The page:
The Ordinary Course of Things

1.

All streams flow into the sea,
yet the sea, that spacious wound,
is never full,

just as thirst rarely answers
the simplest star: blue flame
projecting distance, a bell
of darkness, known.

How small the creation!
Hurried through many changes naked,
finally compelled to crawl,
it does not wake,

I wish–I cannot think—
a sort of vague feeling comes over me,
glimpse of lamp burning low—
that I have asked all this before.

2.

The mind is its own place,
a far-off hazy multitudinous assemblage
of bells, and wheels, and flowers
at a high pitch of velocity;
little craters all burning, lava flowing uphill;
gigantic ruins and the strange bright constellations;
shadows of clouds feeding on each other—
a moving curtain of the earth and sky
that has been already in the ages before us—
Was it person? Was it thing?
was it touch or whispering?

It comes without meaning
a knot on a piece of string,
minute in its distinctness,
beautiful in its time,
as it threads the darkness.

3.

When thunder and lightning were first found
to be due to secondary causes,
some regretted to give up the idea
that each flash was caused by
the direct hand of God,
their regal gold-inwoven tatters,
the shadow passed from between us
through the dark Areal Hall,
a double consciousness,
that crooked tree, its roots full of caves
that had grown as the world grew
in the changing light of heaven and of eyes.
Let it glide where it will,
like wings of flaws and holes:
time will do wonders.

Claire Bateman, 2018

Remixed works:

Various writings by Charles Darwin
The works of George Eliot
The Book of Ecclesiastes
Paradise Lost, by John Milton
The Water Babies, by Charles Kingsley

Uncanny

The origin of adults
is shrouded in mystery.
Nothing is known
about what they first looked like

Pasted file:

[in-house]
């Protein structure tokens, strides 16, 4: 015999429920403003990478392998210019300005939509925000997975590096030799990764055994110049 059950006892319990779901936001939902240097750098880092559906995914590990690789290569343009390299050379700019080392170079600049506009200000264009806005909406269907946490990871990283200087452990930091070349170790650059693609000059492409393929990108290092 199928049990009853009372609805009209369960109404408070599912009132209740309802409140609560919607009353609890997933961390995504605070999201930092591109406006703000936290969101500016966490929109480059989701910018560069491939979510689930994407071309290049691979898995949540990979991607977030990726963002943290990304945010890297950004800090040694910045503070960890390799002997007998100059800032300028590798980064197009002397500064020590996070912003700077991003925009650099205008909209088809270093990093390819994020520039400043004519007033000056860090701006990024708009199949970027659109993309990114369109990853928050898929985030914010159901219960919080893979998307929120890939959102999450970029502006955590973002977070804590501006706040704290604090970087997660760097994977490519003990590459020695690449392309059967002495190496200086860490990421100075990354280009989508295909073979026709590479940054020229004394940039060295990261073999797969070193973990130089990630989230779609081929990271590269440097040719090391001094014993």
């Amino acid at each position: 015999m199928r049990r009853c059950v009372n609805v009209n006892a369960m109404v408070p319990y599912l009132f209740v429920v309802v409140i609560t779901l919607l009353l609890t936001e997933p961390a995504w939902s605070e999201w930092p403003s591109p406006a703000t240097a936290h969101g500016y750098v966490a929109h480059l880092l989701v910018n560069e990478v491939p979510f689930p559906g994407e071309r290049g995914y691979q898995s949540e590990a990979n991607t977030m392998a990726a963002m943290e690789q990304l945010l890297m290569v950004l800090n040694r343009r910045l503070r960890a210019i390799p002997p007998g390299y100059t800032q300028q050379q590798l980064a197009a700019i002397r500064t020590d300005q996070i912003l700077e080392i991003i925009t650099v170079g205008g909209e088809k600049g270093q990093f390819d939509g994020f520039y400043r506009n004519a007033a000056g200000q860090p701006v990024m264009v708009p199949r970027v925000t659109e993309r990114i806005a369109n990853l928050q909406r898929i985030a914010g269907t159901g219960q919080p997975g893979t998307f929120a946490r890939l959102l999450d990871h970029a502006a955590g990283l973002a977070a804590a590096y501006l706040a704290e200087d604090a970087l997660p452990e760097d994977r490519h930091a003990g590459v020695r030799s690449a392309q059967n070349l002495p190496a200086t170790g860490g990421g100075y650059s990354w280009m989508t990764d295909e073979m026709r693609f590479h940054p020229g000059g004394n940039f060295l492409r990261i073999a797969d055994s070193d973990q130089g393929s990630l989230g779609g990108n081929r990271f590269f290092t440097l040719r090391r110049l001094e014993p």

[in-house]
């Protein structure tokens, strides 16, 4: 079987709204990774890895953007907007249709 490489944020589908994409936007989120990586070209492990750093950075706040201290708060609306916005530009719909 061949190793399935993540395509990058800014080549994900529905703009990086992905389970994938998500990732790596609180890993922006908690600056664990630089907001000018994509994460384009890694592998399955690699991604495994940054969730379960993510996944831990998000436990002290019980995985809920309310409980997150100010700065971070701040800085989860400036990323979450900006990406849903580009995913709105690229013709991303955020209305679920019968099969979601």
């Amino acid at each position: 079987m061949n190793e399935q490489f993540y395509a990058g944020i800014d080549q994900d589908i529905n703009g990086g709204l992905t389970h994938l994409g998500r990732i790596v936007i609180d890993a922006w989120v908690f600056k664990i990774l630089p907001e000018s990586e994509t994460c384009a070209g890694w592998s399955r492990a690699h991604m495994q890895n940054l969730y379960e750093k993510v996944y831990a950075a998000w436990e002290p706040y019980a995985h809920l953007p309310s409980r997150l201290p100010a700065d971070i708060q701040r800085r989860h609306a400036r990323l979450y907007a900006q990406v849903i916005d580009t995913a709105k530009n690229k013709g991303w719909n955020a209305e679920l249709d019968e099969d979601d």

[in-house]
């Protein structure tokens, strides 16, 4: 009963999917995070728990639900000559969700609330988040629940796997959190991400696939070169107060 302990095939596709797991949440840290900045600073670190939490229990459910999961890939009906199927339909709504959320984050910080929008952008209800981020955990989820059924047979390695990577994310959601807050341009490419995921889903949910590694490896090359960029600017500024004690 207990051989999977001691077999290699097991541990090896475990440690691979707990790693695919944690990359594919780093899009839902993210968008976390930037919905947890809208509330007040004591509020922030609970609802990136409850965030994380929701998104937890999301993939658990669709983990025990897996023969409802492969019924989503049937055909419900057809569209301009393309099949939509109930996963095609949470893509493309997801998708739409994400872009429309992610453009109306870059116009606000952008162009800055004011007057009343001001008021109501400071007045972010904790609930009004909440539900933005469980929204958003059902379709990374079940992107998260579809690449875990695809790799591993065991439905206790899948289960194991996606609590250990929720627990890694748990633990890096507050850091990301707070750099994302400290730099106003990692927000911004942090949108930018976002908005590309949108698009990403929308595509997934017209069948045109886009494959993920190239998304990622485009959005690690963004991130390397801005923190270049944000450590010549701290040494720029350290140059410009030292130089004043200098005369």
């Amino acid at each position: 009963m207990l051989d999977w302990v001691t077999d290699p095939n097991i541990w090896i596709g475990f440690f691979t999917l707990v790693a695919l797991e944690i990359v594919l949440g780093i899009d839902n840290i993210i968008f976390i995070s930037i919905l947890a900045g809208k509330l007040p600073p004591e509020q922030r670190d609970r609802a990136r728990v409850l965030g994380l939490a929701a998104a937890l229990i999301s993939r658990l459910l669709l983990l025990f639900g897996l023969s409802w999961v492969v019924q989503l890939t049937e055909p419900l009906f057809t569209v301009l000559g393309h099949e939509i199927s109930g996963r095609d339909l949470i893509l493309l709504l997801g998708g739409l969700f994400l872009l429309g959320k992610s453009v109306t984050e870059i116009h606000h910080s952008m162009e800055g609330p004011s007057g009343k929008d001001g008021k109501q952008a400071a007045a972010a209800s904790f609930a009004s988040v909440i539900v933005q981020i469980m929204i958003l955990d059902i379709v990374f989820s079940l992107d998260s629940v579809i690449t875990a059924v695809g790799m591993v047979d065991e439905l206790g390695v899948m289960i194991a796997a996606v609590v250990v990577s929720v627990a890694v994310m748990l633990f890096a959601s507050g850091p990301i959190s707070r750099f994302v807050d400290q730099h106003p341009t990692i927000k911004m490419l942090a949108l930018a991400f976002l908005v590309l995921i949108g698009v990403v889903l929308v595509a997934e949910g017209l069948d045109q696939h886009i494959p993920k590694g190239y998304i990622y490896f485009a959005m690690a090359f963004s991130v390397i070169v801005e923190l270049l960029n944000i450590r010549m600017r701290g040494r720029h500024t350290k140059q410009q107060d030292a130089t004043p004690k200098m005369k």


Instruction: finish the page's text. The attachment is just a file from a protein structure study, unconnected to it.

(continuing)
or the circumstances
that made their appearance possible.
Identification is complicated
by extreme variability.
Nomenclature is incredibly jumbled,
and species are juggled about
with capricious ease.
Many can change
their proportions
drastically, become
extremely contracted
or unnaturally distorted.
Sharply toothed, they may
be mistaken for ghosts,
but they break into pieces
at the slightest provocation,
so are best left alone.

Claire Bateman, 2018

Remixed works:

The Audubon Society Field Guide Series
The Peterson Field Guide Series

Habitat

It is impossible
to transplant time,

to dig up without injury
the full root system

bluish, delicate, forked,
neither male nor female.

Transverse candelabra
seen only with the aid
of a binocular microscope,

it spreads and speeds
faster than it dies.

Claire Bateman, 2018

Remixed works:

The Audubon Society Field Guide Series
The Peterson Field Guide Series

Star Head

Look directly into the face.

Radiating in a wheel-like fashion,
the absent center
(that small, wind-bearing organ)

may be removed
so that the entire corolla
breaks open.

Exposed, its astronomical number
sings both day and night
at frequencies far above the human register

and rids the body
of poisonous spirits.
Many can be collected directly
into a killing jar or other container
without the use of a net.
Preserved, they will keep
indefinitely.

Claire Bateman, 2018

Remixed works:

The Audubon Society Field Guide Series
The Peterson Field Guide Series